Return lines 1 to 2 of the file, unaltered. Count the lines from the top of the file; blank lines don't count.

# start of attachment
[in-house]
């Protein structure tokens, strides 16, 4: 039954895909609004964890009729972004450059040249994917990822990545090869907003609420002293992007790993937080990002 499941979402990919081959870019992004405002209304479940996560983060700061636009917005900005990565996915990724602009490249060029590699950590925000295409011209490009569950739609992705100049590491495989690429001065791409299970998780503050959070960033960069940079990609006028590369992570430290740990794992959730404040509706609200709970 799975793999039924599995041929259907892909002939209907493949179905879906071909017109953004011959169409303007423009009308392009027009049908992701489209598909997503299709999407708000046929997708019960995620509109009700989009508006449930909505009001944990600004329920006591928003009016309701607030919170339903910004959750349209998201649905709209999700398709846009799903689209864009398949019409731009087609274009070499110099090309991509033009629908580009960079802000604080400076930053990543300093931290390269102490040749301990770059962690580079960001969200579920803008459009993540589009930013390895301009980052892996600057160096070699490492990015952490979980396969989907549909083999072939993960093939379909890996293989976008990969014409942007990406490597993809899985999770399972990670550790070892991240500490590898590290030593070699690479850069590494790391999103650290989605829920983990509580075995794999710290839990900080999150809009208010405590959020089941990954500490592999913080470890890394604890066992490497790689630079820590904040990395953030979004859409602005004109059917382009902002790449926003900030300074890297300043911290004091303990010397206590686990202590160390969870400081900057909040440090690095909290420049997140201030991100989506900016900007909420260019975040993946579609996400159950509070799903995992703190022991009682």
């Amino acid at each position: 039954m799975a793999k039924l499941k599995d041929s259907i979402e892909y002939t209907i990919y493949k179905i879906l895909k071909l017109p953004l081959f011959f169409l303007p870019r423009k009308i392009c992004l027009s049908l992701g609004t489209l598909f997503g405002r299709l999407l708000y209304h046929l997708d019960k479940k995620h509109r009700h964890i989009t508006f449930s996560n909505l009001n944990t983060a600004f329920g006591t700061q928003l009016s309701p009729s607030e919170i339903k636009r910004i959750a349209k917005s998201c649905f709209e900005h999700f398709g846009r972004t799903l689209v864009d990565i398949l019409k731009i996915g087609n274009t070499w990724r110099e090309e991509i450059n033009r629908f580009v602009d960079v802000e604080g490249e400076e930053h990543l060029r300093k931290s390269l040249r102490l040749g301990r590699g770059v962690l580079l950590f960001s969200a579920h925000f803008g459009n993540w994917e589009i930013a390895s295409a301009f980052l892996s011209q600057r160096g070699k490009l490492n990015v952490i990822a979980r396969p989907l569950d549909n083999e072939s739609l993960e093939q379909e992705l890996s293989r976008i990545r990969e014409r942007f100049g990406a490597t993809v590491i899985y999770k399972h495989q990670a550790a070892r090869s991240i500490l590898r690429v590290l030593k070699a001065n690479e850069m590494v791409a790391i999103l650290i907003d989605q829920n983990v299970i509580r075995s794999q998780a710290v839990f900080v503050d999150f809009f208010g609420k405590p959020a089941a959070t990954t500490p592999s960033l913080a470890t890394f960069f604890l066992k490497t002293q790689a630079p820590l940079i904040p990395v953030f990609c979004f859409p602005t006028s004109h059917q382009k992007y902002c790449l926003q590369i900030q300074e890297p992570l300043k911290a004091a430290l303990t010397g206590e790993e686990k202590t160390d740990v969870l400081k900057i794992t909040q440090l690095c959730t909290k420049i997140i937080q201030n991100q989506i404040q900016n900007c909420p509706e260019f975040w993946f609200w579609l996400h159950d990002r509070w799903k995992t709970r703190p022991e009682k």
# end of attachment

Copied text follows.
[in-house]
């Protein structure tokens, strides 16, 4: 039954895909609004964890009729972004450059040249994917990822990545090869907003609420002293992007790993937080990002 499941979402990919081959870019992004405002209304479940996560983060700061636009917005900005990565996915990724602009490249060029590699950590925000295409011209490009569950739609992705100049590491495989690429001065791409299970998780503050959070960033960069940079990609006028590369992570430290740990794992959730404040509706609200709970 799975793999039924599995041929259907892909002939209907493949179905879906071909017109953004011959169409303007423009009308392009027009049908992701489209598909997503299709999407708000046929997708019960995620509109009700989009508006449930909505009001944990600004329920006591928003009016309701607030919170339903910004959750349209998201649905709209999700398709846009799903689209864009398949019409731009087609274009070499110099090309991509033009629908580009960079802000604080400076930053990543300093931290390269102490040749301990770059962690580079960001969200579920803008459009993540589009930013390895301009980052892996600057160096070699490492990015952490979980396969989907549909083999072939993960093939379909890996293989976008990969014409942007990406490597993809899985999770399972990670550790070892991240500490590898590290030593070699690479850069590494790391999103650290989605829920983990509580075995794999710290839990900080999150809009208010405590959020089941990954500490592999913080470890890394604890066992490497790689630079820590904040990395953030979004859409602005004109059917382009902002790449926003900030300074890297300043911290004091303990010397206590686990202590160390969870400081900057909040440090690095909290420049997140201030991100989506900016900007909420260019975040993946579609996400159950509070799903995992703190022991009682």